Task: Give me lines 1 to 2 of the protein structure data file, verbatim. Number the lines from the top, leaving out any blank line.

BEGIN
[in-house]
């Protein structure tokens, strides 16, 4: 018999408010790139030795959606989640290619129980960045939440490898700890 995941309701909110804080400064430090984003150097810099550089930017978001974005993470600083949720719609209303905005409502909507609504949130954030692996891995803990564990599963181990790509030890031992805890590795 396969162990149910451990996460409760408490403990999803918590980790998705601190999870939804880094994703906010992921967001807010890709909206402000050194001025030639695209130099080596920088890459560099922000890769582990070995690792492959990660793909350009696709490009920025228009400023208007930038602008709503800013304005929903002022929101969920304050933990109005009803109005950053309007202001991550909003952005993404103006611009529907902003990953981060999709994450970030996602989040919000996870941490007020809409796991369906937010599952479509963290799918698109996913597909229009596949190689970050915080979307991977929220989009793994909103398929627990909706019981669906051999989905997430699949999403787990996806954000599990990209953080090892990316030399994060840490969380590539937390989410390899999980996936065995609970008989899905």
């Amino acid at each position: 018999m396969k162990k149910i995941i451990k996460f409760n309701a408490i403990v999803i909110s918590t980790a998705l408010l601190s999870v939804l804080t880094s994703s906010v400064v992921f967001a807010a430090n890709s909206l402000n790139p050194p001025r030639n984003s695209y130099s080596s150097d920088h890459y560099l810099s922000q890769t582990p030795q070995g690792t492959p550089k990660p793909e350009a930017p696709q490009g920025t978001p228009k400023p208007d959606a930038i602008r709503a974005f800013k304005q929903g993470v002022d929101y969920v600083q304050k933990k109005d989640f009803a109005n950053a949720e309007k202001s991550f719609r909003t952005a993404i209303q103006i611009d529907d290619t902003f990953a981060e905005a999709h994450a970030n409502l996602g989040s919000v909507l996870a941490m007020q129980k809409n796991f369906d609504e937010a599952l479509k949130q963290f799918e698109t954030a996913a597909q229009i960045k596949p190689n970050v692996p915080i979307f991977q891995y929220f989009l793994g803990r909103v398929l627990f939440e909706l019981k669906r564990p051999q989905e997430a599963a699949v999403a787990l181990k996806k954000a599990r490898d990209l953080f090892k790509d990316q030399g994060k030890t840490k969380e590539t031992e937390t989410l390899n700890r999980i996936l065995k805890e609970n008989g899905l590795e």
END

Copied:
[in-house]
């Protein structure tokens, strides 16, 4: 018999408010790139030795959606989640290619129980960045939440490898700890 995941309701909110804080400064430090984003150097810099550089930017978001974005993470600083949720719609209303905005409502909507609504949130954030692996891995803990564990599963181990790509030890031992805890590795 396969162990149910451990996460409760408490403990999803918590980790998705601190999870939804880094994703906010992921967001807010890709909206402000050194001025030639695209130099080596920088890459560099922000890769582990070995690792492959990660793909350009696709490009920025228009400023208007930038602008709503800013304005929903002022929101969920304050933990109005009803109005950053309007202001991550909003952005993404103006611009529907902003990953981060999709994450970030996602989040919000996870941490007020809409796991369906937010599952479509963290799918698109996913597909229009596949190689970050915080979307991977929220989009793994909103398929627990909706019981669906051999989905997430699949999403787990996806954000599990990209953080090892990316030399994060840490969380590539937390989410390899999980996936065995609970008989899905």